Credity to Jean Bosco Sibomana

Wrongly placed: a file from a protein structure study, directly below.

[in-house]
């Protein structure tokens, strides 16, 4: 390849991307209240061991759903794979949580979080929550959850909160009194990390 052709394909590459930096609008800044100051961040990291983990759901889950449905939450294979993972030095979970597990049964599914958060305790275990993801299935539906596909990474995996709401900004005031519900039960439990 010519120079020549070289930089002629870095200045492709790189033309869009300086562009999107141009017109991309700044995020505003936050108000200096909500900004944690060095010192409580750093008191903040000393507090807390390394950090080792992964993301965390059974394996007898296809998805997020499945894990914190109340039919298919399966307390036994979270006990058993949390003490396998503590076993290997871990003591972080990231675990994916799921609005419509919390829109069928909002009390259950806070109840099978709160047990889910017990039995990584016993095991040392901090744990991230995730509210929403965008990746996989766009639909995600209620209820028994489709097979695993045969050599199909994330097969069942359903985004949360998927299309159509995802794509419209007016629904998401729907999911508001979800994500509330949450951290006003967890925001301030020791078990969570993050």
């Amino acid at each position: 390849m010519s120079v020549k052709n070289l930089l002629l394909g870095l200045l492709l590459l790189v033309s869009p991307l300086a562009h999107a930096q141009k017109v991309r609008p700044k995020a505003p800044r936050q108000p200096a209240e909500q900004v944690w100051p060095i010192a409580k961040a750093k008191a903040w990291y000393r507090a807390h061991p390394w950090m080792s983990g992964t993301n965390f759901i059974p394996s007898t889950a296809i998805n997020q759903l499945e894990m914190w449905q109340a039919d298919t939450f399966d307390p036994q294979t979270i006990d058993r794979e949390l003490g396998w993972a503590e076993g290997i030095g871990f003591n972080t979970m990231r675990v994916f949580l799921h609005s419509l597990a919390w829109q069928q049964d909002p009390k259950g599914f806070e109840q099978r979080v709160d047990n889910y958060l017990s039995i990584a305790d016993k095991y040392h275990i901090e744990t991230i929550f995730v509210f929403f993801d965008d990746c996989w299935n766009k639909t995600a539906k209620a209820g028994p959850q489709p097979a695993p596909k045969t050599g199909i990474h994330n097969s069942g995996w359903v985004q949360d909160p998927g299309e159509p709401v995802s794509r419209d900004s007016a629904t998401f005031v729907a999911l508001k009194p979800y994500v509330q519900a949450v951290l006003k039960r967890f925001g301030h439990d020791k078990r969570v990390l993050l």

Long Time Become Short. Now we get to a Pattaya scam involving ladies you have paid bar for. The scenario is that you have spoken to her in the bar and you have arranged for her to come with you long time. You get back to the room and do your business. Sometime later she says that she has to leave for whatever reason. Usually this is to check on her child, get her child ready for school or check on a sick friend. Sometimes she may receive a call and then say that she has to leave for some reason. You cannot hold her against her will so she has to go. This is a very annoying situation and there is not a lot you can do about it. It is more common with the gogo girls than the beer bar girls. There is one thing you can do to reduce the likelihood of this occurring. When you are discussing taking her away from the bar one of your questions could be what time she will leave the next day. If she says the usual ‘up to you’ be specific when you would like her to leave. Make sure that she understands what you mean. Of course if the lady does want to leave early she will want her money. Remember that she has made the decision only to stay with you short time rather than the arranged long time. You should only pay her for short time. If you have agreed on a fee with her before you paid par give her half and send her on her way. She will not be happy but som nom na (in Thai that means serves her right). Source: pattayanewbie.com